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Alexia Shaw | April 1

It’s the weekend, and I’m doing what any cool university student is doing on a Saturday night: making instant noodles and binge-watching a Netflix show. I’m the last one in my family to watch Inventing Anna, a new series on Netflix from Shonda Rimes that dramatises the real story of the fake heiress known as Anna Delvey. The apparent German trust-fund baby (real name Anna Sorokin) has everything every influencer dreams of: lavish yacht parties, front row seats at fashion weeks, and a dreamy Silicon Valley beau to match. But Anna has lied her way into her luxurious lifestyle, conning New York’s elite into believing she belongs amongst them and swindling them out of thousands of dollars in the process. 

After eagerly consuming most of the season (and all of my noodles), I reach the finale. My sister walks in just as Anna struts into the courtroom on screen, tossing her hair and posing for the cameras that adore her. “What do you think of it?” She asks me, gesturing towards the screen. “This is crazy,” I respond, as Anna takes her seat, adorning a full outfit of designer pieces.

“I know right, she’s pretty amazing,” my sister says. 

I frown. “You don’t actually support her do you?”

My sister shrugs. “I mean she’s really living her best life.”

“Because she stole other people’s money!”

“She stole rich people’s money—which honestly, good on her.” 

I shake my head. My sister shrugs again as she leaves. “I’m just saying, she’s already lived a better life than most people ever do, and I think that’s worth doing the jail time.”

There’s a lot to like about Inventing Anna—its colourful characters, weird hodgepodge of accents and the voyeuristic pleasure of watching rich people do what they do best—be disgustingly rich. But perhaps the show’s biggest hook is its firm placement within the increasingly popular genre of true crime. It’s no secret that we as a society love a narrative with a good mystery, and it’s even more exciting when that story is adapted from the real world we inhabit (something perfectly illustrated in last year’s Disney+ offering, Only Murders in the Building). Inventing Anna plays into our collective obsession with true crime, as it slowly unravels the mystery of Anna’s true life through the investigative lens of journalist Vivian Kent, who is just as fascinated with the enigmatic young girl as the audience is. But while following some of true crime’s classic beats, the series also falls into perhaps the genre’s biggest pitfall: glorifying the actions of a blatant criminal. My sister’s admiration is not as rare as one would think, and indeed, to its credit the show itself begins to dig into the public’s debatable love for Anna in its later episodes. But instead of presenting an impartial perspective of an admittedly complex character, Inventing Anna ultimately encourages its audience to enthusiastically root for a fatphobic fraudster.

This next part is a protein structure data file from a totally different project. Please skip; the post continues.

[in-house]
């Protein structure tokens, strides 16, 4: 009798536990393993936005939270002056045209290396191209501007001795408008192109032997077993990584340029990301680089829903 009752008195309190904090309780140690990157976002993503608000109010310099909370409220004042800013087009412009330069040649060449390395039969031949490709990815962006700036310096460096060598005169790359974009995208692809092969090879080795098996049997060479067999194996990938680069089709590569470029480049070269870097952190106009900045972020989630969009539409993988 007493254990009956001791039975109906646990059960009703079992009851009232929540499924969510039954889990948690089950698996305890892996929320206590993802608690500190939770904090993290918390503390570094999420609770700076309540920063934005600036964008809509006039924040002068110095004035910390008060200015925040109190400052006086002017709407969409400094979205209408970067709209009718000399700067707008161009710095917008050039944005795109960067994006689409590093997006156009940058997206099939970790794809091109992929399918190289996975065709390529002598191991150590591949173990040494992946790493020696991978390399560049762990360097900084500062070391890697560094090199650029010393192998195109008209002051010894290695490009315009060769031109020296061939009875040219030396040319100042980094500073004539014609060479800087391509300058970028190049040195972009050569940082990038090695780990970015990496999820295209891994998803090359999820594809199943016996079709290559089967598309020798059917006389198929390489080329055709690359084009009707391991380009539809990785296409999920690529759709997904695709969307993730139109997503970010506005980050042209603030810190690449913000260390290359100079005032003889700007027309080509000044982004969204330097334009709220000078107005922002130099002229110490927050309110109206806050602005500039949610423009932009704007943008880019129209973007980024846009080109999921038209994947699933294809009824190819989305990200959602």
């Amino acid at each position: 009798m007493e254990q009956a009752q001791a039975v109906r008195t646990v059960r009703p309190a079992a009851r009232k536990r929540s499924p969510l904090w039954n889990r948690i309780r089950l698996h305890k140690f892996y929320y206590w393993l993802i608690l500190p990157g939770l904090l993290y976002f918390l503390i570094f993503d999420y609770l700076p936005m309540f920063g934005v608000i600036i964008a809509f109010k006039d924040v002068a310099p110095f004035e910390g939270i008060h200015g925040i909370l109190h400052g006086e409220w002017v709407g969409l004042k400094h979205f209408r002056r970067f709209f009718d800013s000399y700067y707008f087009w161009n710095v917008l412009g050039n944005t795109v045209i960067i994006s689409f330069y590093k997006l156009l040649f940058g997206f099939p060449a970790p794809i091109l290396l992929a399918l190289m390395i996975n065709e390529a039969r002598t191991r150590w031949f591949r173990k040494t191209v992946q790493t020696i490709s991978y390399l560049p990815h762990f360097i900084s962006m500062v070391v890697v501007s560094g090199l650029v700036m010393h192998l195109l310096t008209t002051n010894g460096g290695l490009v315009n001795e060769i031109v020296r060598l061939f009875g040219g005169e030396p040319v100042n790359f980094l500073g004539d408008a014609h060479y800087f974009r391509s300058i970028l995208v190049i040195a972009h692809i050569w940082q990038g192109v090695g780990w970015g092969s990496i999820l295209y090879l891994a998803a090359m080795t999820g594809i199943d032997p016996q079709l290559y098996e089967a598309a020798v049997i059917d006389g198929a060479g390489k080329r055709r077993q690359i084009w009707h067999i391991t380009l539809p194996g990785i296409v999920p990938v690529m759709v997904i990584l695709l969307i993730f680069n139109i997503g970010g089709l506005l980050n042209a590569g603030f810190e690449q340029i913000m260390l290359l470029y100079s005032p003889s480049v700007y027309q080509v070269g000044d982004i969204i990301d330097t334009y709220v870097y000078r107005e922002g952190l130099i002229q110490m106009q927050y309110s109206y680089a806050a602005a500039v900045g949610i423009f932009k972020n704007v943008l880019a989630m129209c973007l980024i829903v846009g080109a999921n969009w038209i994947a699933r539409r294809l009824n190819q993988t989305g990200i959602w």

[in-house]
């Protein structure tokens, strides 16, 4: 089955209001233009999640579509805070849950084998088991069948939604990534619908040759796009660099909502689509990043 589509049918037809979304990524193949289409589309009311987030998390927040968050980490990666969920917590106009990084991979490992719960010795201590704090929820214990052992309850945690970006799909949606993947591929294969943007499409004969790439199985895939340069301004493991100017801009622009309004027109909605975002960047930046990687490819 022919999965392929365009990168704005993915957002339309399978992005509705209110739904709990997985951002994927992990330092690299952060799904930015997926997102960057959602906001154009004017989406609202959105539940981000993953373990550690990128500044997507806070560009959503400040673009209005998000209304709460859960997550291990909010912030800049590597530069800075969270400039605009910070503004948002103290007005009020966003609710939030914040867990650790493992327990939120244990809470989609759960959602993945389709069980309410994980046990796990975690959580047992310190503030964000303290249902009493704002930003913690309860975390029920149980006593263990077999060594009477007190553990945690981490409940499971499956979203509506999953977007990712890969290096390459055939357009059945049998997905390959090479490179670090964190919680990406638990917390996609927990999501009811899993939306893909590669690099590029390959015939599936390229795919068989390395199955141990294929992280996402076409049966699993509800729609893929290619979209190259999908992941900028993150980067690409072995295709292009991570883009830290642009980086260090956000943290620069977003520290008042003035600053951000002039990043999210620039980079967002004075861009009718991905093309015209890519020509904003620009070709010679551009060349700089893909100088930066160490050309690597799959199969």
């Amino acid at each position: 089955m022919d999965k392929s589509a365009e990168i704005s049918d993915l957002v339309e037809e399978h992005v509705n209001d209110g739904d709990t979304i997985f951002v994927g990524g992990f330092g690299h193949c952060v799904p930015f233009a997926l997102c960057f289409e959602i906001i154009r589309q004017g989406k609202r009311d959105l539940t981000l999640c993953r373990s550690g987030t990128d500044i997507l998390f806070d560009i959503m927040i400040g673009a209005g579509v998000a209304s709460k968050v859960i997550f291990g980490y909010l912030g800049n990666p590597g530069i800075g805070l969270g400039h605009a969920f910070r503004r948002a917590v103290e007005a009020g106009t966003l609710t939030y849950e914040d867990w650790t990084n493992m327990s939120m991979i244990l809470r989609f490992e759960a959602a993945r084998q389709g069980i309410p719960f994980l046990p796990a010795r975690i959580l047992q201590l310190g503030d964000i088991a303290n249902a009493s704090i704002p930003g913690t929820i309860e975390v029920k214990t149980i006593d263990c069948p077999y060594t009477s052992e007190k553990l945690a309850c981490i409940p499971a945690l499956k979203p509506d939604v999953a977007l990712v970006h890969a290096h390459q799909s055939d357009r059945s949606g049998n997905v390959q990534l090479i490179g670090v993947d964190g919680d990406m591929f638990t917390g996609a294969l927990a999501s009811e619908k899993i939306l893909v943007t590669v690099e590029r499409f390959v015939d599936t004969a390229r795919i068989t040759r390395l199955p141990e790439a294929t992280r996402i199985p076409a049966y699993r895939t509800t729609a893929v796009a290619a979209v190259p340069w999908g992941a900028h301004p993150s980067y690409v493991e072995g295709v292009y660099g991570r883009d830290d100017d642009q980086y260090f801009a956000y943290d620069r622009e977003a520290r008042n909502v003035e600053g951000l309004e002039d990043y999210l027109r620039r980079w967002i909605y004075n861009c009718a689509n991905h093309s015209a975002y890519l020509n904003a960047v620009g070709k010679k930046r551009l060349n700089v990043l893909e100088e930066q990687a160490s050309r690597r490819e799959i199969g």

In a concerning turn of events, Anna’s tale is spun into that of a feminist icon; a scrappy female entrepreneur who struggled to succeed in a male-dominated business world. But tying a nice little bow around Anna’s toxic behaviour and calling it “girl power” is part of a problematic pattern. Painting a criminal as an “underdog” by emphasising their position as a minority is old hat in true crime—just look at Joe Exotic’s story from Tiger King. There are hours of footage of Exotic making threats of violence towards Carole Baskin and seriously neglecting his duty of care to his employees (to put it mildly). But after the series highlighted his experience as a queer man in the bible belt of America, he’s somehow become likeable enough to be paraded as a Halloween costume.

Credit: Netflix

I appreciate the show’s need to convey Anna’s charisma, and how easy it was for her to endear herself to the elite and achieve everything she did. Indeed, there is no better way to demonstrate her pull than to draw the audience themselves into her charm. But where the show falls short is when it fails to break Anna’s hold on the viewer. It doesn’t highlight how easy it is to be swayed by charismatic people, or how you too could have just as easily been convinced to pay thousands of dollars for a Morocco getaway. Instead it leaves us with a tender moment between maternal journalist Vivianne and Anna, solidifying the audience’s emotional investment in the “misunderstood young girl”. Portraying the complexities of Anna as a character is one thing, but her final tearful wish for Vivianne to “come visit” is a tug at the heartstrings, leaving us with a questionable sympathy for someone who consciously committed several serious crimes. Sure, Anna isn’t a violent criminal, but white collar crime is still crime. It shouldn’t be glamorised, and definitely shouldn’t be waved away because she’s young and wore some fancy outfits.

While Inventing Anna is no doubt wildly entertaining, it does call into question a larger issue that permeates the true crime genre. While manipulative criminals being framed as sympathetic anti-heroes is a frequent and popular trope of fictional media (I’m looking at you Loki), its existence in true crime is worrisome, as it shapes the real world’s opinions of real life criminals. Committing crime isn’t glamorous, it isn’t feminist, and in the case of Anna Sorokin, it isn’t even morally grey (she’s not exactly Jean Valjean). So, in the future, let’s save our idolisation for actual legends, and focus our sympathies on actual victims (except for Rachel, she’s still the worst.)

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Alexia Shaw

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